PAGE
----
Prachi Srivastava

TV.NXT 2014: What difference does social media make in the life of different TV genres?

At afaqs! TV.NXT Paritosh Joshi spoke with Ravi Agrawal, Vivek Srivastava, Venke Sharma, Tushar Vyas and Prashant Singh on the new love affair - TV and social media.

Today, Twitter, Facebook, Whatsapp, are all apps we have got used to. And so have the people who are running television. Social media is a tool for gathering news, playing it out, get feedback and a host of other things. But having said that, does it have the potential to become a revenue stream?

Paritosh Joshi (principal, Provocateur Advisory) talked to Ravi Agrawal (bureau chief, CNN International), Vivek Srivastava (VP, Viacom18 Media, head - commercial and digital, Colors), Venke Sharma (VP, digital marketing, Star India), Tushar Vyas (managing partner, GroupM - South Asia) and Prashant Singh (MD - media, Indian region, Nielsen India) on how they are deploying social media for their benefit.

TV.NXT 2014: What difference does social media make in the life of different TV genres?

Joshi started with Agrawal when he asked him how "crowd-sourcing" evolved for a news network like CNN International. The latter said that, in the early 2000s, CNN had launched which was a sort of a precursor to Youtube where viewers became citizen journalists. "During the Mumbai attacks (26/11), for example, the first people to post images were those who were on the streets. That was the first time when we began to see that regular people can get stories before anyone else can. That became a great tool for us to tell stories even from places we couldn't get to."

Eventually, with citizen journalism, the common people became stakeholders. For all that, one still needs to vet, verify and ensure that the information he or she is covering, is accurate. That's where the expertise of a real media organisation comes into play. "TV and social media is an old marriage in many parts of the world. It's beneficial to both tellers, who are telling the stories and people who are having their stories told," Agrawal added.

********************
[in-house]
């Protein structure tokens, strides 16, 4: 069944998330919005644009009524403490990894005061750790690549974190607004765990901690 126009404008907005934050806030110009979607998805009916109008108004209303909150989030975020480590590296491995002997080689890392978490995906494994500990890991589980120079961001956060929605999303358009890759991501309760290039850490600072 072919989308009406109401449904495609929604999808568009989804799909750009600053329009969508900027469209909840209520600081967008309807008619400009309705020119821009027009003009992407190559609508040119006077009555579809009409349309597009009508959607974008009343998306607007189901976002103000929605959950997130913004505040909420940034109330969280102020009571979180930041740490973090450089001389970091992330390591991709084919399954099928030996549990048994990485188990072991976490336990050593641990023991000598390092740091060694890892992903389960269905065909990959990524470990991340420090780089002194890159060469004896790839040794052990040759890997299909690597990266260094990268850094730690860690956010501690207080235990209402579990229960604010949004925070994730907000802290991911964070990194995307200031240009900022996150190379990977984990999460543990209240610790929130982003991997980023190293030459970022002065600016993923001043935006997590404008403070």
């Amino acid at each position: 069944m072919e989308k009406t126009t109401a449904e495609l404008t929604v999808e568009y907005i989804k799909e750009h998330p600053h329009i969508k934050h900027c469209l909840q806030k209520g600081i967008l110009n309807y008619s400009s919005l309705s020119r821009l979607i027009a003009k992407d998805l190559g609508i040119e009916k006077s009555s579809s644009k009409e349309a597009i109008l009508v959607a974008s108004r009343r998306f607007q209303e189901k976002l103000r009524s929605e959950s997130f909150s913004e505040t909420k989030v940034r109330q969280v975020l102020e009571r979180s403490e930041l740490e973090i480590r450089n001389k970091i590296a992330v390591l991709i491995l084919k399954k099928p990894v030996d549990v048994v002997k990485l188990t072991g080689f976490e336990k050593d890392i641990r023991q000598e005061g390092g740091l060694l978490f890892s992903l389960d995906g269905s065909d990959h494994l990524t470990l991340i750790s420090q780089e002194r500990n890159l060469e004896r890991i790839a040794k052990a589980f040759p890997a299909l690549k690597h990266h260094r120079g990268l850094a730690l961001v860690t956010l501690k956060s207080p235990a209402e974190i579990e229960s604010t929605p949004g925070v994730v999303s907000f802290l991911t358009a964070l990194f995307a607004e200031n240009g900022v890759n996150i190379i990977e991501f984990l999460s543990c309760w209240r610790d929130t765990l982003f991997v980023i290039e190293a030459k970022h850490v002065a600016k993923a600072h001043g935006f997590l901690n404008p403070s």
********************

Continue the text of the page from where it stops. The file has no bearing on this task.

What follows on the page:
What role does social media play in the life of a fiction show on a general entertainment channel? Sharma explains that there is not one set of consumer out there. There are people who are on social and whose entertainment is defined by what's social, what's being talked about because there is a fear of missing out something. "Alia Bhatt became a celebrity with Koffee with Karan, Salman Khan talked about his virginity on the show and it went viral. Using social smartly has helped us create demand for content, in terms of curation."

That apart, not every piece of content extends a compatibility towards social media. For example, a show like 'Diya Aur Baati Hum' on Star Plus is not really a social chartbuster but 'Is pyar ko kya naam doon?' on the same channel doesn't rate well on TV, though it is high on buzz on social media. "This implies that we need to pick out those shows, sports, content that can drive participation instantly," Sharma opined.

In that case, what recommendations do these media planners give their clients? Vyas pointed out that the social chart is an indicator for programmes and is also the data point. "Other markets have started using it as a strong input, besides TV ratings. We are using it in two ways - one is incremental data or TV data (qualitatively defining how audiences are engaging and what kind of brands are relevant for those programms), using it as surrogate data. The second is capitalising on the second screen behaviour. We try to maximise the reach for our brands. There is something called Sync Products that we have started launching in different markets. It helps peak your social media presence when your TV ad is coming," he explains.

Nielsen and Twitter have come together to launch a metric which measures impressions (and not number of views) and hence is GRP (gross rating point) equivalent. "Now whether the market will trade on it or will decide to use it as another dimension against TV ratings is someting that it will have to figure out," Singh announced.

So which one is more efficient - Facebook or Twitter? Or, any other social media platform? The number of FB posts on a particular subject and Twitter posts is very different. In many cases same story gets posted more on FB and the trend so far is that usually FB tends to win this particular battle. How does an entertainment network distinguish between different platforms?

Srivastava felt that social media should be used collectively. "Twitter has become surrogate to word-of-mouth. It is live - if you are watching news or a reality show or a sport, you will tweet while watching it. However, FB is always about interacting when the TV screen is not in front of you. YouTube, currently from media point of view, is being used as a catch-up medium."

He also mentioned that there is space for everyone in the digital world. Otherwise a channel as new as All India Bakchod (AIB) wouldn't have got the popularity that it has. "Someone with a camera is also a content producer in the digital world. The challenge, however, is how to monetise this content. Social media content and TV content will co-exist."

As for news, Agrawal explained that courtesy social media, this "two-way-conversation" format has also changed the way reporting is done or the story is shaped. "We can see how they are reacting to our stories, and the changes in our story-telling. People get involved with our stories and impact the stories as well."

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